We never doubted Brown was human. Did we?
Politics is a funny thing. No matter how many times parties are modernised, certain labels stick.
The letter to the Sunday Times was political opportunism dressed up as economics.
An opposition leader must rally defeated troops, win over the media and conjure up fresh ideas. It’s
The woeful under-representation of women in parliament is likely to continue.
Fiscal austerity, far from being the solution to economic misery and widespread unemployment, would
Fame and its irrational force is a riveting subject for modern Britain, and Alastair Campbell can claim more experience of this than most, having basked in the reflected glory of the best-known British politician in a generati
To Belize, yet again, for a spot of winter sun and some tactical chit-chat. The trip starts poorly when, despite repeated requests, Baron Cashcroft flat out declines to foot the bill for my upgrade.
Muslim women are talked about by others in the west as if they are powerless victims, in need of res
Taunton has had some prestigious MPs. Thomas Cromwell and Francis Bacon represented the constituency in the 16th century.
What exactly does a football captain do, and why is he important?
Why the 2010 election isn't 1992 all over again.
The idea of mutualism could yet unite Labour's left and right.
Who will be our Mo? This was the question that hung in the air like cheap cigar smoke, as Dave and I dutifully sat through two hours of Julie Walters acting her cotton socks off.
Great oratory is the mark of a great leader. Sophie Elmhirst asks politicians, historians and the wr
Aneurin Bevan, anti-Suez speech, Trafalgar Square rally, November 1956.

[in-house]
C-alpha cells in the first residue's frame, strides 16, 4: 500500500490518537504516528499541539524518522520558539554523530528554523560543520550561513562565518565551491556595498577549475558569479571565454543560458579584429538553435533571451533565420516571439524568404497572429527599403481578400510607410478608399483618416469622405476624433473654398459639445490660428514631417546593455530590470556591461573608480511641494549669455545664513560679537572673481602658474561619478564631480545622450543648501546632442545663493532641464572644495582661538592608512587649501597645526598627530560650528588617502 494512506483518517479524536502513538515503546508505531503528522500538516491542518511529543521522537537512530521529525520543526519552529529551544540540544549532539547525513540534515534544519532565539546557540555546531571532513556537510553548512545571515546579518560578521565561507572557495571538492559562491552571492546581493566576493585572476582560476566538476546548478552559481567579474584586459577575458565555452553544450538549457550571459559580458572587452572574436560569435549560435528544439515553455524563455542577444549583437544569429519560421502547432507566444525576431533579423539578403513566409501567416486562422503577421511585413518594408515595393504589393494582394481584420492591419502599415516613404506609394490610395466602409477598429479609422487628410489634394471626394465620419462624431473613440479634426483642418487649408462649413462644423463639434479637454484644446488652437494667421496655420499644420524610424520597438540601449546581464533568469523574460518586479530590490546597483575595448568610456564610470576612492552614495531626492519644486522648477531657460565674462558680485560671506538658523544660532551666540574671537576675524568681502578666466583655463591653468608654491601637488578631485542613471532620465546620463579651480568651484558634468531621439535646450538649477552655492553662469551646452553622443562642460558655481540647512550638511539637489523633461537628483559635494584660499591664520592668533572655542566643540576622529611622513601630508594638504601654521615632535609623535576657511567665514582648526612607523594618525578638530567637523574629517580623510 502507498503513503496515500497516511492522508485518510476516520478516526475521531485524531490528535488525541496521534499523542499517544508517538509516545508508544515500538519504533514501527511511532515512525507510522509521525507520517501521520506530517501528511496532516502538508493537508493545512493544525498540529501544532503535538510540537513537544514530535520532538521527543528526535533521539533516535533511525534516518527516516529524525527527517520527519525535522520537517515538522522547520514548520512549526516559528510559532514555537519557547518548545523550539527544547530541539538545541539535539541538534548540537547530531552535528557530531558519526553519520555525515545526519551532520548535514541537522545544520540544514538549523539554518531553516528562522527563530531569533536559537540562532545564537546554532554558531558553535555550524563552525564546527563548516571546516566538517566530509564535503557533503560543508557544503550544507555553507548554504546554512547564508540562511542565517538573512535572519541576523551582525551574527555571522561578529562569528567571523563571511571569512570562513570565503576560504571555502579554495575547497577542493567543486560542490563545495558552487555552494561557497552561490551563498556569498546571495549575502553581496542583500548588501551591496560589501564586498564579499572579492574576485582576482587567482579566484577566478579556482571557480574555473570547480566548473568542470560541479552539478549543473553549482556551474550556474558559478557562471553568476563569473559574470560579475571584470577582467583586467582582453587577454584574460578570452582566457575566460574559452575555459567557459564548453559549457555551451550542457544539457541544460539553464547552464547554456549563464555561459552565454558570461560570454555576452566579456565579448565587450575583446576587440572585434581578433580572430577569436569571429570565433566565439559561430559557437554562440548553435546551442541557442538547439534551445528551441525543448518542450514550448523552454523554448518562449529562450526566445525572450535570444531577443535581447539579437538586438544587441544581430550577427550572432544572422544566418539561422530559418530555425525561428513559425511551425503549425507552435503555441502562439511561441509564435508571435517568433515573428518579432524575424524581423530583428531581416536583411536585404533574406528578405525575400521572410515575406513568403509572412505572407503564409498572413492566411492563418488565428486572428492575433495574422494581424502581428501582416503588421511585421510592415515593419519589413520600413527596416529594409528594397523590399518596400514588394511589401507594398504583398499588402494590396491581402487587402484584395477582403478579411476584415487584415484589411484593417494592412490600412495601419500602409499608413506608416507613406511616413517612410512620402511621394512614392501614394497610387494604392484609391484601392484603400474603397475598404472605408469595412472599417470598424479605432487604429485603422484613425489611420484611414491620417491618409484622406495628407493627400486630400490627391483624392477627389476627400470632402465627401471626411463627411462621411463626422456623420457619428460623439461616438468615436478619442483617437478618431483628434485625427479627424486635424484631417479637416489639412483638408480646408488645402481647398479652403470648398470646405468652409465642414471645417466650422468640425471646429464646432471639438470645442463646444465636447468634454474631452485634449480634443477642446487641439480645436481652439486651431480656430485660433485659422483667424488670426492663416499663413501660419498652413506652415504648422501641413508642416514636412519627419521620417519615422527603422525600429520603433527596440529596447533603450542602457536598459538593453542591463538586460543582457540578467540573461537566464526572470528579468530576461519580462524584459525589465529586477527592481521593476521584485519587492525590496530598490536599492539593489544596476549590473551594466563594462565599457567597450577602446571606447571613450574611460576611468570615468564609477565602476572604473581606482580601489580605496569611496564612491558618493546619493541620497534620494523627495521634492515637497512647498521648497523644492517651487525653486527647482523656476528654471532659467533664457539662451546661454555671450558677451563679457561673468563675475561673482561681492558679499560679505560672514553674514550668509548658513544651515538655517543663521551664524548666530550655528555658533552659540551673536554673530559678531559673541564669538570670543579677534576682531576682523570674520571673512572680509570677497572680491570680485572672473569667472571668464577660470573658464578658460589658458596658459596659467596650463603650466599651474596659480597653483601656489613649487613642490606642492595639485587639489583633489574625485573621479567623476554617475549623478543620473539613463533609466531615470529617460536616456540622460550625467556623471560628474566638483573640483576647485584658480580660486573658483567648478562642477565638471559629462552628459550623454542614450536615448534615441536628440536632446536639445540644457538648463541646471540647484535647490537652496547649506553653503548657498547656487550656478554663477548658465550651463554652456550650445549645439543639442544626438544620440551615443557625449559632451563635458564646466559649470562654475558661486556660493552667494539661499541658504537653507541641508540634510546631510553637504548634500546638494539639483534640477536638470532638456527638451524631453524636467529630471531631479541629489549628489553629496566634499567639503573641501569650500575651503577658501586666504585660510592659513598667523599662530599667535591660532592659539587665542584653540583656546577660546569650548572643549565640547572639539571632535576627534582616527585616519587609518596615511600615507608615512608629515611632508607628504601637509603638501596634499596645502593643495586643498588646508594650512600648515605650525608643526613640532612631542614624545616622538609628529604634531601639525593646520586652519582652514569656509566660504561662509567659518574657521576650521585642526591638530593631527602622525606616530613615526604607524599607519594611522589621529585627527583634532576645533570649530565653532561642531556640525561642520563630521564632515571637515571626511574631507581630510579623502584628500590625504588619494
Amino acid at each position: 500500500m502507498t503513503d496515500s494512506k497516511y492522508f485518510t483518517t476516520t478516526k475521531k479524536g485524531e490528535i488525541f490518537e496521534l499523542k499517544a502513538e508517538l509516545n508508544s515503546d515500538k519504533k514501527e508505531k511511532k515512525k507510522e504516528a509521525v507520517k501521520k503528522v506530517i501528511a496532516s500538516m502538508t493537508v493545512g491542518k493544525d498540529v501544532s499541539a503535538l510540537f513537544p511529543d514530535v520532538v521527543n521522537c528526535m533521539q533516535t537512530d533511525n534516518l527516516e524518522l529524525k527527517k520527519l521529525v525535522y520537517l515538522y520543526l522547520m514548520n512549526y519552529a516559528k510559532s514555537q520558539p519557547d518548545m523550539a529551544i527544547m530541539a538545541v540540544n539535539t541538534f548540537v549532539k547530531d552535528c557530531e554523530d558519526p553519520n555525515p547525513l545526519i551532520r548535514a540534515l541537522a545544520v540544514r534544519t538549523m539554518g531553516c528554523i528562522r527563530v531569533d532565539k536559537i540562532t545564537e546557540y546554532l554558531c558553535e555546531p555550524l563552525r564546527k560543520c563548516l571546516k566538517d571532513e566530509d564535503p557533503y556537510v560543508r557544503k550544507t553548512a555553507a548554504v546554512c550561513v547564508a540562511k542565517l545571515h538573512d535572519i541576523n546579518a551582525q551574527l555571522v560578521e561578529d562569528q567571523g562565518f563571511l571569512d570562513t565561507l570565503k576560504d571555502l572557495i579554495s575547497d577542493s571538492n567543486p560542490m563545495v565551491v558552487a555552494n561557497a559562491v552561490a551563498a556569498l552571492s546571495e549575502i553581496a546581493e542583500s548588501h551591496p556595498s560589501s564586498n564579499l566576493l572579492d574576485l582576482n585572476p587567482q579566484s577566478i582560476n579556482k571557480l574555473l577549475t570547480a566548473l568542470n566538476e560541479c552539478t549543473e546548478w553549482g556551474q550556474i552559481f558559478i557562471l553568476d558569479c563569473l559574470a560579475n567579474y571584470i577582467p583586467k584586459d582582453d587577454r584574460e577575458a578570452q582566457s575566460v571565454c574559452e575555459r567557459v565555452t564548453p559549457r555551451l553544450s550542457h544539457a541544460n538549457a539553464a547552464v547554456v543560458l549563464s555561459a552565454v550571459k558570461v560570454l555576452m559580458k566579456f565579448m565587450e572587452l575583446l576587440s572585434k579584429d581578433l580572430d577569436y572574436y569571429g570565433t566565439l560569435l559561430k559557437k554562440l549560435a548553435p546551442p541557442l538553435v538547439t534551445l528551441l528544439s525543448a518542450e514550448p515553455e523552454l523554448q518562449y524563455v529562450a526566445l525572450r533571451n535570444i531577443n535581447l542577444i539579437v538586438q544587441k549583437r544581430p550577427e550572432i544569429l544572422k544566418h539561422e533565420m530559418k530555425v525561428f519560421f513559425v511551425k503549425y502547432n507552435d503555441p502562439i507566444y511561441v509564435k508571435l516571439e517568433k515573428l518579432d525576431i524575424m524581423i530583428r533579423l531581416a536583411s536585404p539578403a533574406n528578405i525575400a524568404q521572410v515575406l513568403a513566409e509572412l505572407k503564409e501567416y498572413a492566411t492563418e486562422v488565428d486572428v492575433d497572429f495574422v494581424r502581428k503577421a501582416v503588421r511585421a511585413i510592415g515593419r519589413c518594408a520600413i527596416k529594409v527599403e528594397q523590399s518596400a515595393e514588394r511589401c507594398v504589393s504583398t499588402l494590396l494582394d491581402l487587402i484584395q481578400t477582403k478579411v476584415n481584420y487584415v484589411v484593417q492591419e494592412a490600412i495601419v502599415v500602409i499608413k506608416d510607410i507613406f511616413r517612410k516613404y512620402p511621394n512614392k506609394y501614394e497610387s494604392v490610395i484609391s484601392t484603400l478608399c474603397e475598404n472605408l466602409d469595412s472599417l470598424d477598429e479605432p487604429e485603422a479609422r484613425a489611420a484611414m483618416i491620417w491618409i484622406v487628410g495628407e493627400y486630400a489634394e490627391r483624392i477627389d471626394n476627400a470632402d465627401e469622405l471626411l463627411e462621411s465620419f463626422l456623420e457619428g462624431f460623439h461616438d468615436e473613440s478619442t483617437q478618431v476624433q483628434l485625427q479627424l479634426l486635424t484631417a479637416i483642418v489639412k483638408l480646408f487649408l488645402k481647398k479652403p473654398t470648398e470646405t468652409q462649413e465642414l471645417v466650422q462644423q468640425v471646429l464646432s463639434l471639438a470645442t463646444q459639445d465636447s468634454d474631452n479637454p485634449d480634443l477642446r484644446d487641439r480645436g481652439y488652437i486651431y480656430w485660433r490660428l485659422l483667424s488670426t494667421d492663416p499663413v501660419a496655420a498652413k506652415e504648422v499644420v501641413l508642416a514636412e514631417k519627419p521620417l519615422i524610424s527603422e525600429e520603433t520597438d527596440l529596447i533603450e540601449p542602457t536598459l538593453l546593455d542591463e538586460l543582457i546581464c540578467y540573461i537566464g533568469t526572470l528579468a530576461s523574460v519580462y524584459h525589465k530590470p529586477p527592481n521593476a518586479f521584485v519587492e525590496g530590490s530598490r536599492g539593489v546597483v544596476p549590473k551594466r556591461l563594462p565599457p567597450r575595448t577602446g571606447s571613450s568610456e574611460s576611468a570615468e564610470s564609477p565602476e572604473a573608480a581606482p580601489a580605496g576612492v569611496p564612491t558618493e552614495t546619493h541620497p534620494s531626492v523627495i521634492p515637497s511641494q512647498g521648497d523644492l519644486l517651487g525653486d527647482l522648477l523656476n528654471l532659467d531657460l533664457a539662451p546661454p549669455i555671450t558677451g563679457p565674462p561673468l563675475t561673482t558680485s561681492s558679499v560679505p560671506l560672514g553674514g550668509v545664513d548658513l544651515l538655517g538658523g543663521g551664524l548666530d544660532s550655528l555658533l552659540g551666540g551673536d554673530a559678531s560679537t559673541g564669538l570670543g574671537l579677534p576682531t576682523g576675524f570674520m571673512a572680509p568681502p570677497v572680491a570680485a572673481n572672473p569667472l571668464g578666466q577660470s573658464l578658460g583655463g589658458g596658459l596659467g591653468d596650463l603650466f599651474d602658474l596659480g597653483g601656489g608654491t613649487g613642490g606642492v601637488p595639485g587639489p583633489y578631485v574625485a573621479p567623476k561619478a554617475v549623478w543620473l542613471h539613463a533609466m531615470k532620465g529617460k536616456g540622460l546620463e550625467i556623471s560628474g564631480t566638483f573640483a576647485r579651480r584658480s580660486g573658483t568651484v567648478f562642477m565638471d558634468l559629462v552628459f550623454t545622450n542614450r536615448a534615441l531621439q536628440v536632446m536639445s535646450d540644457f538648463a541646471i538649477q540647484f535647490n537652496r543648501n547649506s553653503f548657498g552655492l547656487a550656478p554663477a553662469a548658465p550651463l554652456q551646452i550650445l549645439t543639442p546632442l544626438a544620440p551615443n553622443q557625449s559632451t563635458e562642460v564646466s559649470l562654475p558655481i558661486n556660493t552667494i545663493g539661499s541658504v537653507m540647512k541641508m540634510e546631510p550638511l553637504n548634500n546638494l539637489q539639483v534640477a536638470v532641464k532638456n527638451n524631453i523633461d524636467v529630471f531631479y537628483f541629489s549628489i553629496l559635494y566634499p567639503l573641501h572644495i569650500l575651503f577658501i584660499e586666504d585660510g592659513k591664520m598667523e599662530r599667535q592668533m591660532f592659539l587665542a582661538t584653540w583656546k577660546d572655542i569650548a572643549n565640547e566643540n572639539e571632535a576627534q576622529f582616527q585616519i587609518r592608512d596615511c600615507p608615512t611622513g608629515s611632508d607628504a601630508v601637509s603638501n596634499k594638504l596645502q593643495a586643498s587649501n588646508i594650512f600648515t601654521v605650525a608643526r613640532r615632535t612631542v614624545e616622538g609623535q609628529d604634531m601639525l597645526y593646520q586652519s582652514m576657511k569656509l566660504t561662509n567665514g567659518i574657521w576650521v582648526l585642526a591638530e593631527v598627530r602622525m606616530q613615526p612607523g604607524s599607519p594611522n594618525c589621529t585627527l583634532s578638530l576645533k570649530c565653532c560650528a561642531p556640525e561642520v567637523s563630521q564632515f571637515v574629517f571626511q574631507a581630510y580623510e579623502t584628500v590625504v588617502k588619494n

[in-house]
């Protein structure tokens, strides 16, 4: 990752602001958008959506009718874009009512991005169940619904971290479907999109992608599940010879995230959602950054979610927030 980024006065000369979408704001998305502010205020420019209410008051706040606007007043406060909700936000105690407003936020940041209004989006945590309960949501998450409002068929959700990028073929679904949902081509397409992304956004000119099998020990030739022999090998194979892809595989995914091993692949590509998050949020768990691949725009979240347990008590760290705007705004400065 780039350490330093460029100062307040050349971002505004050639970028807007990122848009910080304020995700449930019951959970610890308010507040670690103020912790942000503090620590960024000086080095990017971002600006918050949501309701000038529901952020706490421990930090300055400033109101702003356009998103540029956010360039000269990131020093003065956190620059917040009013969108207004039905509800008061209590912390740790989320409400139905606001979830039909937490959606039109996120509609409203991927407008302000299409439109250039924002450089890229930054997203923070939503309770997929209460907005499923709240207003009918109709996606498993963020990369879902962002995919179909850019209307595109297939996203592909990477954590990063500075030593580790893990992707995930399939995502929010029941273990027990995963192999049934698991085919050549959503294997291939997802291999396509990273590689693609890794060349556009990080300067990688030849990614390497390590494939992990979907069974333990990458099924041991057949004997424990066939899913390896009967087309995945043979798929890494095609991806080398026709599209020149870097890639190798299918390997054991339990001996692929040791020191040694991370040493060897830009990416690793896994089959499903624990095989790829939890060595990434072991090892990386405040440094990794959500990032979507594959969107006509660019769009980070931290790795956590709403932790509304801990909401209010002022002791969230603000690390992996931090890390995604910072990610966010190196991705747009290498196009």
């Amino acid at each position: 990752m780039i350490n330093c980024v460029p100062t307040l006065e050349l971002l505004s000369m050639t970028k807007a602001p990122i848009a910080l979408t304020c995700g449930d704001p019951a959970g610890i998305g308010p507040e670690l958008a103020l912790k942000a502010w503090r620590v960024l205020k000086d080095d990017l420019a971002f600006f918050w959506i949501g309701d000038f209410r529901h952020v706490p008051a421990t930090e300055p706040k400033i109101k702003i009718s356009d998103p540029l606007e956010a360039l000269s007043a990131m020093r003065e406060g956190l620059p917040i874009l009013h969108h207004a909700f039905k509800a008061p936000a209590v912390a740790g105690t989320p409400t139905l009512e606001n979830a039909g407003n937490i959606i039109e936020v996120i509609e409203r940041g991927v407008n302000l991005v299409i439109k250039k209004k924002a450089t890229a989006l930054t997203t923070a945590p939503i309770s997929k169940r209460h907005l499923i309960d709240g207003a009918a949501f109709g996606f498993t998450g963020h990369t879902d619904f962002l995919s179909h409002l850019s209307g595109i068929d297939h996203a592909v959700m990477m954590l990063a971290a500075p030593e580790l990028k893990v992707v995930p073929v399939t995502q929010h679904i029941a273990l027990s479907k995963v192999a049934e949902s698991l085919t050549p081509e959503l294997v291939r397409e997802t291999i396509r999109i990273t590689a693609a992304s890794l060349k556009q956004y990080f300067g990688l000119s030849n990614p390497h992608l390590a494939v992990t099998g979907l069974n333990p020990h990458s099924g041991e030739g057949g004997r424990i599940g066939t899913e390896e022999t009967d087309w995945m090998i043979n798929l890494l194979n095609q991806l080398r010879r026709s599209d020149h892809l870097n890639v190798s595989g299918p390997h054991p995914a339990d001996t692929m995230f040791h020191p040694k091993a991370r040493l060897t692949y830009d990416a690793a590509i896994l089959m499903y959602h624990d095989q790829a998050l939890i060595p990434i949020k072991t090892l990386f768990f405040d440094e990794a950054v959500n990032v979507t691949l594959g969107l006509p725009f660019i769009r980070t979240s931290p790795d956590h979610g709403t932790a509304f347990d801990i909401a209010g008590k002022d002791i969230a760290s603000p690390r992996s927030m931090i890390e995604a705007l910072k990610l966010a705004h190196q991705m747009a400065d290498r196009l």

Enoch Powell, speech on the Hola Camp in Kenya, House of Commons, July 1959.
Harold Macmillan, speech to the South African parliament, Cape Town, February 1960.
Hugh Gaitskell, speech on nuclear disarmament, Labour party conference, October 1960.
Margaret Thatcher, Brighton bomb speech, Conservative party conference, October 1984.
Neil Kinnock, Militant speech, Labour party conference, October 1985.
Sir Geoffrey Howe, resignation speech, House of Commons, November 1990.
Three more speeches that didn't quite make our top ten.
Robin Cook, resignation speech, House of Commons, March 2003.
David Cameron, leadership bid, Conservative party conference, October 2005.
Tony Blair, last conference speech, Labour party conference, September 2006.
The New Statesman's top ten UK political speeches.
"Brown can't win" will become a self-fulfilling prophecy unless Labour casts it aside.
Victor Grayson is always the first name mentioned in Colne Valley, elected in a 1907 by-election as an Independent Socialist, only to be defeated in 1910 and disappear in 1920.